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Rada amends in absentia conviction law

Some deputies wary of the return to Soviet-type repressive norms.

Rada amends in absentia conviction law
Photo: Photo: Max Trebukhov

The Verkhovna Rada on 23 February adopted in the first reading a bill that provides more opportunities for the investigation in terms of in absentia conviction of the former president and his entourage.

Prosecutor-General Yuriy Lutsenko, who attended the session of the parliament, said the bill will allow submitting to courts over a hundred of criminal proceedings against former President Viktor Yanukovych and the members of his entourage.

"The main objective of this law is to add to the reasons of an in absentia conviction the Article 255 'The creation of a criminal organization'. The absence of norm is making it impossible bringing to justice for economic and military crimes," said the chief prosecutor.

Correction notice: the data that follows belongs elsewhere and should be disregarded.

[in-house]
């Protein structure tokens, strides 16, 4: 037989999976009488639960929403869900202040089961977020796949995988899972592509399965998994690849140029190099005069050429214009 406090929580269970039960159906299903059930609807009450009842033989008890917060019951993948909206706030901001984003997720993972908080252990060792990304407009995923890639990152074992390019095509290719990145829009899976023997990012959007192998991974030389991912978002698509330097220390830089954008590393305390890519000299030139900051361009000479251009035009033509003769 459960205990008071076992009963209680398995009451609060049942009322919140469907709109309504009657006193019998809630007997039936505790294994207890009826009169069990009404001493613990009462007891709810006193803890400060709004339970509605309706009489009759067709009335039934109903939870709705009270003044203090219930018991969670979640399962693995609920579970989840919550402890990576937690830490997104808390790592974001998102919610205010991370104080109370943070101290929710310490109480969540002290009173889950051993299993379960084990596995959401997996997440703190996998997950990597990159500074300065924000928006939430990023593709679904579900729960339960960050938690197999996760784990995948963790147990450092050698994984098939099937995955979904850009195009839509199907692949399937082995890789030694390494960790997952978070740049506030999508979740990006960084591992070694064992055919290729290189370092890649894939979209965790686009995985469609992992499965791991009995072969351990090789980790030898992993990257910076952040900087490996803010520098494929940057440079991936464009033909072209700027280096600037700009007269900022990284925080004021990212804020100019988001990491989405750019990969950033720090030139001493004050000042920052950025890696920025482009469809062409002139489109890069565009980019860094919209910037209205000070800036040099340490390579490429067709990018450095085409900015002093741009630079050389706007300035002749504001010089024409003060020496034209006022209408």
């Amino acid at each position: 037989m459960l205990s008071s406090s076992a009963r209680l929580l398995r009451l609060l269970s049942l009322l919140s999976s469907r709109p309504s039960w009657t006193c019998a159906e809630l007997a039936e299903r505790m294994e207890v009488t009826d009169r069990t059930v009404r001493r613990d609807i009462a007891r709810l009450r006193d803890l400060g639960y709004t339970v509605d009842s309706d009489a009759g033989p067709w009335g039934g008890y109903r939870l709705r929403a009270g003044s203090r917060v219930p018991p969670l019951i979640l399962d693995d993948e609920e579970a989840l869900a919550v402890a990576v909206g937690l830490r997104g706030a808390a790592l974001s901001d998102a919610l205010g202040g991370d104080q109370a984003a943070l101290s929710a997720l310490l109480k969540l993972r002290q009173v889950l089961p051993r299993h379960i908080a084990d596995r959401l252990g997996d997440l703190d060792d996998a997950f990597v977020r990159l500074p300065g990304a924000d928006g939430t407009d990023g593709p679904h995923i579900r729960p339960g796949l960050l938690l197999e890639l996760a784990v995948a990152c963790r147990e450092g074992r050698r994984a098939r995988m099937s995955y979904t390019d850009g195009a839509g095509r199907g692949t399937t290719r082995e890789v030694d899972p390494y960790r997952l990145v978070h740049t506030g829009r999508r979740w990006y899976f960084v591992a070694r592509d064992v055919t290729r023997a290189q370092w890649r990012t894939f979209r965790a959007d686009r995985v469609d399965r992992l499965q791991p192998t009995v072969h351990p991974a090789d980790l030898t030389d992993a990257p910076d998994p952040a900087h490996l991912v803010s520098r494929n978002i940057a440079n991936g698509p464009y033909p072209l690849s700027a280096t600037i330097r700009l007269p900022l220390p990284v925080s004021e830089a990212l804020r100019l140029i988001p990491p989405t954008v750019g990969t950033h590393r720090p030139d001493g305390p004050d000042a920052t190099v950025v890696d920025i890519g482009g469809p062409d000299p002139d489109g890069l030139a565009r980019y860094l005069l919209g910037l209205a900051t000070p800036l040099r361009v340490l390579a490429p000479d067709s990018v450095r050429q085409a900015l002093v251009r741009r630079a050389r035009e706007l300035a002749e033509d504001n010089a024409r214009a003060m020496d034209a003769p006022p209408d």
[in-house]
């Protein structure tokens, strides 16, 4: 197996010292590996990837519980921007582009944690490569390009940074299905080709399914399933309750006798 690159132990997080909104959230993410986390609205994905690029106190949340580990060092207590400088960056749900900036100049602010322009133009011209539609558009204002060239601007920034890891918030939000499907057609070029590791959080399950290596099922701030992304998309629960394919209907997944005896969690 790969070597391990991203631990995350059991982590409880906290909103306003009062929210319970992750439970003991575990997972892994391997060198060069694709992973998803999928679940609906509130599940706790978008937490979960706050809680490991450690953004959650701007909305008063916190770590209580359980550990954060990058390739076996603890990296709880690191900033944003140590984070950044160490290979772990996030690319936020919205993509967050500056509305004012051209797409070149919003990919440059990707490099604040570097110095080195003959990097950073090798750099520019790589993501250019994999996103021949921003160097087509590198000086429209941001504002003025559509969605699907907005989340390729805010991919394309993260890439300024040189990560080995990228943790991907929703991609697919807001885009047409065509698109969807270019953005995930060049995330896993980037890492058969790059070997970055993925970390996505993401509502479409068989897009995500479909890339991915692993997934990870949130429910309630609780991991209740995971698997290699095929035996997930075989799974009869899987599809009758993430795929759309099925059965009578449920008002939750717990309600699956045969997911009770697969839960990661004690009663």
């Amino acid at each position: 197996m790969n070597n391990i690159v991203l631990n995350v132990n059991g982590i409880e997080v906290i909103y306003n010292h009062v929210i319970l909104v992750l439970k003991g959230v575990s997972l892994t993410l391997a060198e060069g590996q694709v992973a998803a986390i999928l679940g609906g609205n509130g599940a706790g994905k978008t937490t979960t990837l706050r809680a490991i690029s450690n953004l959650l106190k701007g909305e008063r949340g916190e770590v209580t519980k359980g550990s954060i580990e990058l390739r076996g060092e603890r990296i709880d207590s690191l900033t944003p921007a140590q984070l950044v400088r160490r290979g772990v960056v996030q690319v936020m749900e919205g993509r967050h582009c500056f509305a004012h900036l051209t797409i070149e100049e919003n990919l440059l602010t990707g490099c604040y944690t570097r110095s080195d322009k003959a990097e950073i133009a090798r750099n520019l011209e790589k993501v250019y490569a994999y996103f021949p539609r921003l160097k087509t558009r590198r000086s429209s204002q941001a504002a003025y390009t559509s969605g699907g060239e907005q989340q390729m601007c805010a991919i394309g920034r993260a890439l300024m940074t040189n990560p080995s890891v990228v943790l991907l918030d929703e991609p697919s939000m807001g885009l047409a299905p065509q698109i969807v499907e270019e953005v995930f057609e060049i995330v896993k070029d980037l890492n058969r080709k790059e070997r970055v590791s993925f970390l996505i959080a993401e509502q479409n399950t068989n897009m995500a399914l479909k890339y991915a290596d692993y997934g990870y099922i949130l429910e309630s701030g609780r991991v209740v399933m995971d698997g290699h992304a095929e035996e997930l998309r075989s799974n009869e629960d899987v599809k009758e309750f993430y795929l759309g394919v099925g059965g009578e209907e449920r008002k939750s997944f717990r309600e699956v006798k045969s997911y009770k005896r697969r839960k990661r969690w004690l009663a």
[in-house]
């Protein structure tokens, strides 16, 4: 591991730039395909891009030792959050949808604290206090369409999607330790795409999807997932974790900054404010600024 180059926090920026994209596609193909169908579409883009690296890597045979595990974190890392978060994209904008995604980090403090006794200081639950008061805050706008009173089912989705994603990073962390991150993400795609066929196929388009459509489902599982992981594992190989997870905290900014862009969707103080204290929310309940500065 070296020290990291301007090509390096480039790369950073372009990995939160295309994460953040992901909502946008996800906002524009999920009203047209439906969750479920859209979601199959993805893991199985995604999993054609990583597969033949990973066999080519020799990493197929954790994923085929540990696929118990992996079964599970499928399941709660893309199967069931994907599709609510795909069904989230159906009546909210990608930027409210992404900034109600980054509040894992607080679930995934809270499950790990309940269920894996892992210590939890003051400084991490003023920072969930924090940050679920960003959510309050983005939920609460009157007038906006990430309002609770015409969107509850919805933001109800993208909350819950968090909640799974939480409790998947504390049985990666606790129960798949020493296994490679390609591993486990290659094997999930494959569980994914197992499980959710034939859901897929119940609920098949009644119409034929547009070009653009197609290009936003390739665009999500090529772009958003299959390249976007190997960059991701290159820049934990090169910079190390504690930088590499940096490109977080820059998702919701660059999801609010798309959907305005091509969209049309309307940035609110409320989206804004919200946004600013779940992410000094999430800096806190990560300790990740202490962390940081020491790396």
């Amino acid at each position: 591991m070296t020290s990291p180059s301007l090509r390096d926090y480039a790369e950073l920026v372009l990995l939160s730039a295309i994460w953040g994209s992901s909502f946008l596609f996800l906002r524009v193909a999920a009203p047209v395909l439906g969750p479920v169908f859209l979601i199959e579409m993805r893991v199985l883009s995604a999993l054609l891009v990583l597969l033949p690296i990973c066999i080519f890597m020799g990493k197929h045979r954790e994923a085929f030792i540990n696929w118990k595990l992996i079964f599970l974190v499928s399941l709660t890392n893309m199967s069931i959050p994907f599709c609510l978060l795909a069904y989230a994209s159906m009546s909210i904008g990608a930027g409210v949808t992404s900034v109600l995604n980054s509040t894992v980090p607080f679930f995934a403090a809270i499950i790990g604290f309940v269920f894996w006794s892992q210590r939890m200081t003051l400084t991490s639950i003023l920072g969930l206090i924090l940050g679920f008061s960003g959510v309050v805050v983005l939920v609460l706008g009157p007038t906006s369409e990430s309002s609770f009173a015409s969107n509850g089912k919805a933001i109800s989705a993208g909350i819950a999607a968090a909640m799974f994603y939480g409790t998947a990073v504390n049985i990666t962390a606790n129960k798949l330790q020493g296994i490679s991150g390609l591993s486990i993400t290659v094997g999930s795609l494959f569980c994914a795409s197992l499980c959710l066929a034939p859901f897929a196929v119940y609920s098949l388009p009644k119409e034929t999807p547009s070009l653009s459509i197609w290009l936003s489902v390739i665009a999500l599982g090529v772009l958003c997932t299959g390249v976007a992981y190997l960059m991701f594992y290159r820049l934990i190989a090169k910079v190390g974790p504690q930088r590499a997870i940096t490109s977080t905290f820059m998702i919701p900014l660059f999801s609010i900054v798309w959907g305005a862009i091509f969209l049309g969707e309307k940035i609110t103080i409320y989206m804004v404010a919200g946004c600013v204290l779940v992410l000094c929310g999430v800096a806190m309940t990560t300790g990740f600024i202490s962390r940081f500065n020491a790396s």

He went on to say that the new legislation will close some other loopholes allowing former high-place corrupt officials to avoid justice.

"It will be force until the creation of the National Bureau of Investigation, which I understand is unlikely to be created before the end of the year," he said.

The novelty will also allow suspected of involvement in terrorist or criminal organization to make deals with the investigation, and extends the maximum pre-trial investigation from 12 to 18 months.

Meanwhile, many MPs have raised concerns that the bill returns Soviet repressive provisions of the Criminal Procedure Code.

The leader of the Radical Party, Oleh Lyashko, said he feared the bill would give "Stalinist" powers to the prosecuting authorities and branded the move as a "step toward the usurpation of power".